Red grapes and blueberries may boost immunity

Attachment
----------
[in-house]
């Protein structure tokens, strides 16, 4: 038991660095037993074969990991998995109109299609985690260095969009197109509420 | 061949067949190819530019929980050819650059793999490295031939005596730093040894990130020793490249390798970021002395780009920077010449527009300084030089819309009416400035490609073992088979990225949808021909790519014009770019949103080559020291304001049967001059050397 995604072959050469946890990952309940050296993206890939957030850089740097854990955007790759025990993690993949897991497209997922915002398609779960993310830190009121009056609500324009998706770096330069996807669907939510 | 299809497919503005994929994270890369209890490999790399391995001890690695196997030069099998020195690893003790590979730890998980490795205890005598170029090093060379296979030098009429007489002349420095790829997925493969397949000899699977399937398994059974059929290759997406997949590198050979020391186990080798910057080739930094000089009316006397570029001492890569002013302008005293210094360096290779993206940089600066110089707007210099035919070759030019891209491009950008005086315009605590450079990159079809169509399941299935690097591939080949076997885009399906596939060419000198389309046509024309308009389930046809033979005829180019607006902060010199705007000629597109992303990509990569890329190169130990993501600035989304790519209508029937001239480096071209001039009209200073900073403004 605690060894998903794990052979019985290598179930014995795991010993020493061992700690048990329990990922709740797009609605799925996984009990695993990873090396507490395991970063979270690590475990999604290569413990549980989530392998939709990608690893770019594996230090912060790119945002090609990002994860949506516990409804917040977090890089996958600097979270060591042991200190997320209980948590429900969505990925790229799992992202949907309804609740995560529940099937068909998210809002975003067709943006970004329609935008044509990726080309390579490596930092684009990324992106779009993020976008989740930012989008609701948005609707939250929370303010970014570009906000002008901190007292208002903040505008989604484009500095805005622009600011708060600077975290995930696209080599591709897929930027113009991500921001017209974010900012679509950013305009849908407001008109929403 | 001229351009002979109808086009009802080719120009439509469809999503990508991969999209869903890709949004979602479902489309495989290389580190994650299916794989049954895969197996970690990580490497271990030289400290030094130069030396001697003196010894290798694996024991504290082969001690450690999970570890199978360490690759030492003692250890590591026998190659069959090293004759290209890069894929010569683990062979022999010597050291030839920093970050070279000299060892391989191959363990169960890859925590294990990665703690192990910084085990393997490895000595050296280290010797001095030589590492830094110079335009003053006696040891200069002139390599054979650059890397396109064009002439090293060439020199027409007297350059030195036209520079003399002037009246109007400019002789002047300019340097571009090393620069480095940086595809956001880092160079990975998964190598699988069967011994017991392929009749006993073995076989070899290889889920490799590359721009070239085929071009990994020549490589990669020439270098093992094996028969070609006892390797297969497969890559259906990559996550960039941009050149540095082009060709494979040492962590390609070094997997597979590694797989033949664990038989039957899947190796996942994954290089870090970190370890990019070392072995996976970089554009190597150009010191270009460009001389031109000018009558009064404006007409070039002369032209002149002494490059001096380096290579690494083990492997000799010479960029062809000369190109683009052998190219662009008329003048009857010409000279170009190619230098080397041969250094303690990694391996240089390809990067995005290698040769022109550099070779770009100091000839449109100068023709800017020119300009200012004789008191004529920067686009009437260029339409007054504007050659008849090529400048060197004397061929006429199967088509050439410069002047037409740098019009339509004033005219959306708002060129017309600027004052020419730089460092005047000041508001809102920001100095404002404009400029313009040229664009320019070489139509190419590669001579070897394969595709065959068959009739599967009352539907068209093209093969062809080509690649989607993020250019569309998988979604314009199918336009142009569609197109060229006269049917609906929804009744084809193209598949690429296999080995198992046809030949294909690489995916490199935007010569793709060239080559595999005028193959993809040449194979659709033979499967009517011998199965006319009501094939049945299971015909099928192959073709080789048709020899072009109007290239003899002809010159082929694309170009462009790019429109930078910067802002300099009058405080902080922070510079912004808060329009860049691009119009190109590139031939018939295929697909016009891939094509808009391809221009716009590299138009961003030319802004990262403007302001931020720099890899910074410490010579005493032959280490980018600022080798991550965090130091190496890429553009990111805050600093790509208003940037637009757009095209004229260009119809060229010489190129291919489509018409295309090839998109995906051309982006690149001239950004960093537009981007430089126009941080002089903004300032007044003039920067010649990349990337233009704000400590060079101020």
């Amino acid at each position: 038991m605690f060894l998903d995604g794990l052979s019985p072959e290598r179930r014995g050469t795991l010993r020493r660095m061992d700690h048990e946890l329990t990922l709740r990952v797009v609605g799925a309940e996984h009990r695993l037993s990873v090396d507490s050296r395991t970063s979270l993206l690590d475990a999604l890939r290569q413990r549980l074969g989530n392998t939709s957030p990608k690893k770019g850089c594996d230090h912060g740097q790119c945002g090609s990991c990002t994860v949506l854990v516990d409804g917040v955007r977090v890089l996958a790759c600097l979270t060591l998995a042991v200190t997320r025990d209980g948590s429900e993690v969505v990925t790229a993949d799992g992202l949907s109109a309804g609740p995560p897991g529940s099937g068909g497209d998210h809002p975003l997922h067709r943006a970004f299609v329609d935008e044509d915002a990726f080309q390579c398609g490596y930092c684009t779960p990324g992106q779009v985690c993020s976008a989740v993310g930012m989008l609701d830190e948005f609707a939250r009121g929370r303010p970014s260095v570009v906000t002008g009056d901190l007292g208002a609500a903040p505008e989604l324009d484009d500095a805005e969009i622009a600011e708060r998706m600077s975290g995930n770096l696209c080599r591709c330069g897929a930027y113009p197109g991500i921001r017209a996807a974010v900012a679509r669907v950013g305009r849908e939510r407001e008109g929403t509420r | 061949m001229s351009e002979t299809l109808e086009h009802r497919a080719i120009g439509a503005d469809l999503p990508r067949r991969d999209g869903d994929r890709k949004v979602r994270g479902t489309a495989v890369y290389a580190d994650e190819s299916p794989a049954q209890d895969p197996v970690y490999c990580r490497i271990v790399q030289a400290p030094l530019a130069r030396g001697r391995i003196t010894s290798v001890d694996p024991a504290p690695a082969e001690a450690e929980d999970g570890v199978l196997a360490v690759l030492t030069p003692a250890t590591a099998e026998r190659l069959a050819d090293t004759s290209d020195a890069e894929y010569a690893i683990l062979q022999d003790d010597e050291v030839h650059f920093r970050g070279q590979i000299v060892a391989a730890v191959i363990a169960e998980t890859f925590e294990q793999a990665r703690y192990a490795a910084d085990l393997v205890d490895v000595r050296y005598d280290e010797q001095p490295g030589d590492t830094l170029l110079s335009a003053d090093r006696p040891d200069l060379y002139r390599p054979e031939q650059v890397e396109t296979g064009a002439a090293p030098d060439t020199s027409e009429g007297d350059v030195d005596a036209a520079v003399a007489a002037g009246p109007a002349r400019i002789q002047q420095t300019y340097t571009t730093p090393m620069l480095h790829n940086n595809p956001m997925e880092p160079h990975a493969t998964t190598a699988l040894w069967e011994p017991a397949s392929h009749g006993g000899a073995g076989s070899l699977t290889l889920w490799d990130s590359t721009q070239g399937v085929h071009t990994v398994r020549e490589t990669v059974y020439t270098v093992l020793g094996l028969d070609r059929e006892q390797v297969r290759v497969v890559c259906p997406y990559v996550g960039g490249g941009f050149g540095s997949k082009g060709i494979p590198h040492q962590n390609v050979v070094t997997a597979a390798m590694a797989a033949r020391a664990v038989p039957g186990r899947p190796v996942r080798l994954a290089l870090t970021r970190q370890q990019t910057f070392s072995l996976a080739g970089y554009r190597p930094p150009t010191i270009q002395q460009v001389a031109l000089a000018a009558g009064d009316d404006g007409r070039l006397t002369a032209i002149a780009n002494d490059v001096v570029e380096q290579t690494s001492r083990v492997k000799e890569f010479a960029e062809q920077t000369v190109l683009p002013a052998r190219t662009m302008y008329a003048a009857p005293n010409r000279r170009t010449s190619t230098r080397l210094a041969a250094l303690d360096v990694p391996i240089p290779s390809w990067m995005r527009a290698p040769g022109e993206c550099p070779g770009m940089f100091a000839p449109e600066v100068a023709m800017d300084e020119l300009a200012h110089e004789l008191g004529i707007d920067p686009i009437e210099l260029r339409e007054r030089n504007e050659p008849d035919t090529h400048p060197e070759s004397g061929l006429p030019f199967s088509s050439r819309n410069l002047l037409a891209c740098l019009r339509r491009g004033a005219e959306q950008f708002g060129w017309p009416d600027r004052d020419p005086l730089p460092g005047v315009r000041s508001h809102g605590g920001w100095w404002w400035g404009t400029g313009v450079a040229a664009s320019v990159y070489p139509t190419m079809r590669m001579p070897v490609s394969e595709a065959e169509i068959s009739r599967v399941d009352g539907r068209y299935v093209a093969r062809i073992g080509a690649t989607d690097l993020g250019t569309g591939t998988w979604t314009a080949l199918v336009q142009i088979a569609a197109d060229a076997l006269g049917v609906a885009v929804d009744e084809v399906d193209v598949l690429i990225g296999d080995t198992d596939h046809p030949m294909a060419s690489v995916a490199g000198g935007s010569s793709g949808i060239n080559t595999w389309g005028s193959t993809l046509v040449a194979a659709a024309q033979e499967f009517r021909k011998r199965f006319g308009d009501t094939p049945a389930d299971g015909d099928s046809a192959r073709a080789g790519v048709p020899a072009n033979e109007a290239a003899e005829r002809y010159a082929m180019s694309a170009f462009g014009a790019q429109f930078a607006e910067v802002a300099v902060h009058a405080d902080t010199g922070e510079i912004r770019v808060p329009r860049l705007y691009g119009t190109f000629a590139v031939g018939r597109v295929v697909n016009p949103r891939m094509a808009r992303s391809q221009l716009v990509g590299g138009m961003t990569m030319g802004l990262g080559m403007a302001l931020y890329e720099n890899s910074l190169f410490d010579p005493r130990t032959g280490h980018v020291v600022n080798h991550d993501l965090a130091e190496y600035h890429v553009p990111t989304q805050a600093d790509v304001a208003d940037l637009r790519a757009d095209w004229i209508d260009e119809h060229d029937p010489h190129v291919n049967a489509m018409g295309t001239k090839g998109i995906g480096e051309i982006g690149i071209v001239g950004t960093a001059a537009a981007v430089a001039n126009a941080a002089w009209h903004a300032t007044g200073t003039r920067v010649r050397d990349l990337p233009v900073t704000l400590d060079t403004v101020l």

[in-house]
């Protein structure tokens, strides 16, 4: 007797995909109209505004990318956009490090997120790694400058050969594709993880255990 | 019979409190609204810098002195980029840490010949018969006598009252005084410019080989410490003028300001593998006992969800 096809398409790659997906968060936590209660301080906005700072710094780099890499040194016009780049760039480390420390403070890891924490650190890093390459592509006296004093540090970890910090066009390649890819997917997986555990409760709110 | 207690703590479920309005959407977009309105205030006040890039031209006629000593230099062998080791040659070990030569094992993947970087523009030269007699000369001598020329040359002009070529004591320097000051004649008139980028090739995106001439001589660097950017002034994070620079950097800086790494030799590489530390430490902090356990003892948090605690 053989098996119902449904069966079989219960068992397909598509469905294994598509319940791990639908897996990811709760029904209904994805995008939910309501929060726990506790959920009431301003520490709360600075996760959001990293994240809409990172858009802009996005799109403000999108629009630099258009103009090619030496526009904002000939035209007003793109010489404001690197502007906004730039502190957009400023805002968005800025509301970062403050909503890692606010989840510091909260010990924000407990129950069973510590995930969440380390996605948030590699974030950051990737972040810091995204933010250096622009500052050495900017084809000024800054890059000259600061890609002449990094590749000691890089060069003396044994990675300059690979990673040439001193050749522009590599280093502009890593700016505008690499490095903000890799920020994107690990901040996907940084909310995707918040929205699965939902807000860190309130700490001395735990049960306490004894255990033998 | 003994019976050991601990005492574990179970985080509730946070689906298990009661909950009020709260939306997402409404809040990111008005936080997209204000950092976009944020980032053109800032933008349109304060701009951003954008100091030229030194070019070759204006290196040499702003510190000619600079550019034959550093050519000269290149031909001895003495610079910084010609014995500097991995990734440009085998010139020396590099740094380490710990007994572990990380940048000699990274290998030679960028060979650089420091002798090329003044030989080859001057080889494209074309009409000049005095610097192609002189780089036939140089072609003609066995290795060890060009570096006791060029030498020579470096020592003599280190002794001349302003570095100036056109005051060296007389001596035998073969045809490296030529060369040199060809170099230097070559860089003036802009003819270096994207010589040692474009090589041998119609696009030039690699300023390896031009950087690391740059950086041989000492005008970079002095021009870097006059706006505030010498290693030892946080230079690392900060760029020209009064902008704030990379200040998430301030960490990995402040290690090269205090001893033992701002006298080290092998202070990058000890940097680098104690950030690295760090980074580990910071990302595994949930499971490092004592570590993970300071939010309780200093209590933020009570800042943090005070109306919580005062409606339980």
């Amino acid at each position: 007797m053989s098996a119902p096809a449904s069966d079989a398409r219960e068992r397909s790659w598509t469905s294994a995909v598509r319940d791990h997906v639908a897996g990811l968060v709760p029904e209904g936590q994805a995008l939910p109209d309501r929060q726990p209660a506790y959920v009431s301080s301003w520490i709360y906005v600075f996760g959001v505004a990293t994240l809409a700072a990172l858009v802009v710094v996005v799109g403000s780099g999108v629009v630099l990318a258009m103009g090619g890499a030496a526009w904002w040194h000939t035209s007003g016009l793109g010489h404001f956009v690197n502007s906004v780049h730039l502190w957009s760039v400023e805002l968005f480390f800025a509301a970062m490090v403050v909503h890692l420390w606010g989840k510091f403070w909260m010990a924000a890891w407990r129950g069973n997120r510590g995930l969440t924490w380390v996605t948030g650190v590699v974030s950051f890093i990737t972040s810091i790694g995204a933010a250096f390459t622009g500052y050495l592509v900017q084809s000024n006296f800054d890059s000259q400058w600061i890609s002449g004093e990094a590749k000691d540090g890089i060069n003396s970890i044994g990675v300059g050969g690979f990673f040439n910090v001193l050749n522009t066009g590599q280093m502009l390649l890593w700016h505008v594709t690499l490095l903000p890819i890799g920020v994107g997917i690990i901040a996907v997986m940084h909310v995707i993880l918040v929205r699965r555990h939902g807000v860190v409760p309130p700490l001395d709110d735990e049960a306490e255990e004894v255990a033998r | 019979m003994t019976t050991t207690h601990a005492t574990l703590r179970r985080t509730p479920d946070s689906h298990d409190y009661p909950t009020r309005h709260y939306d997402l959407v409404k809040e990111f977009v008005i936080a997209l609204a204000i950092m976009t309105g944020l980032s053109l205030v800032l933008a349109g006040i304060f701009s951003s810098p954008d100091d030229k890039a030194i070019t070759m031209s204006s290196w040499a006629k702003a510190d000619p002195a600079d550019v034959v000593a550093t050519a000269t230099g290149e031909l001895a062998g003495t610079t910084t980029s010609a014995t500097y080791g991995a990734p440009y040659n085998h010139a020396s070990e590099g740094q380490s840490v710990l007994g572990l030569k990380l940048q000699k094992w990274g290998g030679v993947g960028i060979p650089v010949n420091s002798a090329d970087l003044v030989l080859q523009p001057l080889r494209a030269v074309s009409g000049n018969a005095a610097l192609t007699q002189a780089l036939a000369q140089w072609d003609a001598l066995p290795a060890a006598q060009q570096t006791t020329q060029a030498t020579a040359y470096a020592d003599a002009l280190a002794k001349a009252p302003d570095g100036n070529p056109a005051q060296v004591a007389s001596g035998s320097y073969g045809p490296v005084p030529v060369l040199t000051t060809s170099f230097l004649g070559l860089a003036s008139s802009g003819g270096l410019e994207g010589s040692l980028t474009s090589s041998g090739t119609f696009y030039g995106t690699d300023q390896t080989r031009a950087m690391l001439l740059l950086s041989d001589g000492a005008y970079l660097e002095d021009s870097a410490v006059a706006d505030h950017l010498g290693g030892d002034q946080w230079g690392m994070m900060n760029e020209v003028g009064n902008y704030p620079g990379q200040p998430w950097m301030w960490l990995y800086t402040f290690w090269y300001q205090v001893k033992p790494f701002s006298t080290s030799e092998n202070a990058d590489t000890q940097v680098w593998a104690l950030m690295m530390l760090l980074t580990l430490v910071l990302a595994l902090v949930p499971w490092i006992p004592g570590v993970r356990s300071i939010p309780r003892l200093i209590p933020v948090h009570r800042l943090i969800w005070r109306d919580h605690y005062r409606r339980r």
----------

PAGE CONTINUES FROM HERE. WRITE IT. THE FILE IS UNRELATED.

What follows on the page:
Red grapes and blueberries may protect the body against illness by boosting the immune system, a new study has claimed. Scientists examined the effects of 446 different chemical compounds on the immune system and identified two which had a significant impact – resveratrol found in red grapes and a compound called pterostilbene from blueberries. Researchers in the Linus Pauling Institute at Oregon State University discovered that both of these compounds, which are called stilbenoids, worked in synergy with vitamin D and had a significant impact in raising the expression of the human cathelicidin antimicrobial peptide, or CAMP gene, that is involved in immune function. “Out of a study of hundreds of compounds, just these two popped right out,” said Adrian Gombart. “Their synergy with vitamin D to increase CAMP gene expression was significant and intriguing. It’s a pretty interesting interaction,” said Gombart. Resveratrol has been the subject of dozens of studies for a range of possible benefits, from improving cardiovascular health to fighting cancer and reducing inflammation. This research is the first to show a clear synergy with vitamin D that increased CAMP expression by several times, scientists said. The CAMP gene itself is also the subject of much study, as it has been shown to play a key role in the “innate” immune system, or the body’s first line of defence and ability to combat bacterial infection. The innate immune response is especially important as many antibiotics increasingly lose their effectiveness. A strong link has been established between adequate vitamin D levels and the function of the CAMP gene, and the new research suggests that certain other compounds may play a role as well. Stilbenoids are compounds produced by plants to fight infections, and in human biology appear to affect some of the signalling pathways that allow vitamin D to do its job, researchers said.